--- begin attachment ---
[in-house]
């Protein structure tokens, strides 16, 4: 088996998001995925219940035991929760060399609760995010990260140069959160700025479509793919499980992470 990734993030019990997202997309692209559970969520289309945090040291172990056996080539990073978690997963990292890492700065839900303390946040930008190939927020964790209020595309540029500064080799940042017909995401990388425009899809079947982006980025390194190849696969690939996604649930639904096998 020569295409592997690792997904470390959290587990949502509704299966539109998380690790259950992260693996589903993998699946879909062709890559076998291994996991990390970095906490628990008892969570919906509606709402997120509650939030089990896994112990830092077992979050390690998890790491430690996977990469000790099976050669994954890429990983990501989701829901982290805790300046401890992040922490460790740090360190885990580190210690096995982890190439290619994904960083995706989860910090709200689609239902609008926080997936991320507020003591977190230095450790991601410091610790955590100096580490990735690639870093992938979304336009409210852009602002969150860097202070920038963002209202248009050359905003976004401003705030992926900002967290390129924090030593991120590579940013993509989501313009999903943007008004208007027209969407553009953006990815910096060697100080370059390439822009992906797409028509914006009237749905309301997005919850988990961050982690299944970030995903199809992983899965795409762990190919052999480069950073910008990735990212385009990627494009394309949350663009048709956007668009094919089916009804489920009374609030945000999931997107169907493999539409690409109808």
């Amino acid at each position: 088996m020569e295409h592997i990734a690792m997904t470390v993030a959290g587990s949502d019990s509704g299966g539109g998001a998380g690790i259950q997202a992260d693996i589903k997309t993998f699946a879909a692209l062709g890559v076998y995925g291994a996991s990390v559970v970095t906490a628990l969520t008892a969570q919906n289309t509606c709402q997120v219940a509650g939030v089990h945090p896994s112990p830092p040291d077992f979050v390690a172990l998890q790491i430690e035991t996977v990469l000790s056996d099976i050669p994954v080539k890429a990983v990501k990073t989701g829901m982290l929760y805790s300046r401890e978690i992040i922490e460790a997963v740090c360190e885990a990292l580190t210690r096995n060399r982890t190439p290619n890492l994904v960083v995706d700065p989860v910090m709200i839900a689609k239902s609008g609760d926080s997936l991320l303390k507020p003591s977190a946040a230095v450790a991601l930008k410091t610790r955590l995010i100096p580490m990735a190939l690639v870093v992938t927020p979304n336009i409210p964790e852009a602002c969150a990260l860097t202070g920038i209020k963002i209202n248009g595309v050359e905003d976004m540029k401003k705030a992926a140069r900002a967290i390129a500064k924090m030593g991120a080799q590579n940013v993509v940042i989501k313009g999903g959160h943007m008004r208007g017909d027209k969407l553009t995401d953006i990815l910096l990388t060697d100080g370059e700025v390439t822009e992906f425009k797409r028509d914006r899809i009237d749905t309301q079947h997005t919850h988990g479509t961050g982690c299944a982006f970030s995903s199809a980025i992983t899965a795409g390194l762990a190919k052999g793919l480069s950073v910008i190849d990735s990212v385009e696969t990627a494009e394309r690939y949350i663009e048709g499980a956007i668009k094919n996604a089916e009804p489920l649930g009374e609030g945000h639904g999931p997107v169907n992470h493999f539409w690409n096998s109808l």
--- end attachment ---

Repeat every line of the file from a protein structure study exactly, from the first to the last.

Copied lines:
[in-house]
């Protein structure tokens, strides 16, 4: 088996998001995925219940035991929760060399609760995010990260140069959160700025479509793919499980992470 990734993030019990997202997309692209559970969520289309945090040291172990056996080539990073978690997963990292890492700065839900303390946040930008190939927020964790209020595309540029500064080799940042017909995401990388425009899809079947982006980025390194190849696969690939996604649930639904096998 020569295409592997690792997904470390959290587990949502509704299966539109998380690790259950992260693996589903993998699946879909062709890559076998291994996991990390970095906490628990008892969570919906509606709402997120509650939030089990896994112990830092077992979050390690998890790491430690996977990469000790099976050669994954890429990983990501989701829901982290805790300046401890992040922490460790740090360190885990580190210690096995982890190439290619994904960083995706989860910090709200689609239902609008926080997936991320507020003591977190230095450790991601410091610790955590100096580490990735690639870093992938979304336009409210852009602002969150860097202070920038963002209202248009050359905003976004401003705030992926900002967290390129924090030593991120590579940013993509989501313009999903943007008004208007027209969407553009953006990815910096060697100080370059390439822009992906797409028509914006009237749905309301997005919850988990961050982690299944970030995903199809992983899965795409762990190919052999480069950073910008990735990212385009990627494009394309949350663009048709956007668009094919089916009804489920009374609030945000999931997107169907493999539409690409109808």
């Amino acid at each position: 088996m020569e295409h592997i990734a690792m997904t470390v993030a959290g587990s949502d019990s509704g299966g539109g998001a998380g690790i259950q997202a992260d693996i589903k997309t993998f699946a879909a692209l062709g890559v076998y995925g291994a996991s990390v559970v970095t906490a628990l969520t008892a969570q919906n289309t509606c709402q997120v219940a509650g939030v089990h945090p896994s112990p830092p040291d077992f979050v390690a172990l998890q790491i430690e035991t996977v990469l000790s056996d099976i050669p994954v080539k890429a990983v990501k990073t989701g829901m982290l929760y805790s300046r401890e978690i992040i922490e460790a997963v740090c360190e885990a990292l580190t210690r096995n060399r982890t190439p290619n890492l994904v960083v995706d700065p989860v910090m709200i839900a689609k239902s609008g609760d926080s997936l991320l303390k507020p003591s977190a946040a230095v450790a991601l930008k410091t610790r955590l995010i100096p580490m990735a190939l690639v870093v992938t927020p979304n336009i409210p964790e852009a602002c969150a990260l860097t202070g920038i209020k963002i209202n248009g595309v050359e905003d976004m540029k401003k705030a992926a140069r900002a967290i390129a500064k924090m030593g991120a080799q590579n940013v993509v940042i989501k313009g999903g959160h943007m008004r208007g017909d027209k969407l553009t995401d953006i990815l910096l990388t060697d100080g370059e700025v390439t822009e992906f425009k797409r028509d914006r899809i009237d749905t309301q079947h997005t919850h988990g479509t961050g982690c299944a982006f970030s995903s199809a980025i992983t899965a795409g390194l762990a190919k052999g793919l480069s950073v910008i190849d990735s990212v385009e696969t990627a494009e394309r690939y949350i663009e048709g499980a956007i668009k094919n996604a089916e009804p489920l649930g009374e609030g945000h639904g999931p997107v169907n992470h493999f539409w690409n096998s109808l």